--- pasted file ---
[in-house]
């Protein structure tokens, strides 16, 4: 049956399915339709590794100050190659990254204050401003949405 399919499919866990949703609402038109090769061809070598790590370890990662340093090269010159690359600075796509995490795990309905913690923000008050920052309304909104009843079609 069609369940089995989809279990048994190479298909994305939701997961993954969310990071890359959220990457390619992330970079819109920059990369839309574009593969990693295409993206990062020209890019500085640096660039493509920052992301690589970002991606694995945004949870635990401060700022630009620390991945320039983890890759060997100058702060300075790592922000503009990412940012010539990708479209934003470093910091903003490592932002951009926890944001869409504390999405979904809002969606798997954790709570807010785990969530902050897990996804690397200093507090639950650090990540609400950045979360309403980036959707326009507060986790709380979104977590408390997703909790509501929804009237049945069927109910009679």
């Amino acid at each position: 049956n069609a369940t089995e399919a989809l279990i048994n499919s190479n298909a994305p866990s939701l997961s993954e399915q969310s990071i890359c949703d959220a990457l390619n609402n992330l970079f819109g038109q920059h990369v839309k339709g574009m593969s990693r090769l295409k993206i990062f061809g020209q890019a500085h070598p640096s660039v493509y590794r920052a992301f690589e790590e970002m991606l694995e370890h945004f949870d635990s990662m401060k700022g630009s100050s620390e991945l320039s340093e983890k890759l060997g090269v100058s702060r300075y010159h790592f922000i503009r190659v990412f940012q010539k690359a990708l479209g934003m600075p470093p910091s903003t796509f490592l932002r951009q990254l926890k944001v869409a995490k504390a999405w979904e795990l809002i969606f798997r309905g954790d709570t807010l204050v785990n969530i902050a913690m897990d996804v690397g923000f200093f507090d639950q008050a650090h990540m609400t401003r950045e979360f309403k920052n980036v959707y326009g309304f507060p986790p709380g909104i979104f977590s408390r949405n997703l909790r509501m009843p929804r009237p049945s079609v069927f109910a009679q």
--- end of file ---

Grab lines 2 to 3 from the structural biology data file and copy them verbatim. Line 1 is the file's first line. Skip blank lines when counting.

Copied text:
């Protein structure tokens, strides 16, 4: 049956399915339709590794100050190659990254204050401003949405 399919499919866990949703609402038109090769061809070598790590370890990662340093090269010159690359600075796509995490795990309905913690923000008050920052309304909104009843079609 069609369940089995989809279990048994190479298909994305939701997961993954969310990071890359959220990457390619992330970079819109920059990369839309574009593969990693295409993206990062020209890019500085640096660039493509920052992301690589970002991606694995945004949870635990401060700022630009620390991945320039983890890759060997100058702060300075790592922000503009990412940012010539990708479209934003470093910091903003490592932002951009926890944001869409504390999405979904809002969606798997954790709570807010785990969530902050897990996804690397200093507090639950650090990540609400950045979360309403980036959707326009507060986790709380979104977590408390997703909790509501929804009237049945069927109910009679």
């Amino acid at each position: 049956n069609a369940t089995e399919a989809l279990i048994n499919s190479n298909a994305p866990s939701l997961s993954e399915q969310s990071i890359c949703d959220a990457l390619n609402n992330l970079f819109g038109q920059h990369v839309k339709g574009m593969s990693r090769l295409k993206i990062f061809g020209q890019a500085h070598p640096s660039v493509y590794r920052a992301f690589e790590e970002m991606l694995e370890h945004f949870d635990s990662m401060k700022g630009s100050s620390e991945l320039s340093e983890k890759l060997g090269v100058s702060r300075y010159h790592f922000i503009r190659v990412f940012q010539k690359a990708l479209g934003m600075p470093p910091s903003t796509f490592l932002r951009q990254l926890k944001v869409a995490k504390a999405w979904e795990l809002i969606f798997r309905g954790d709570t807010l204050v785990n969530i902050a913690m897990d996804v690397g923000f200093f507090d639950q008050a650090h990540m609400t401003r950045e979360f309403k920052n980036v959707y326009g309304f507060p986790p709380g909104i979104f977590s408390r949405n997703l909790r509501m009843p929804r009237p049945s079609v069927f109910a009679q």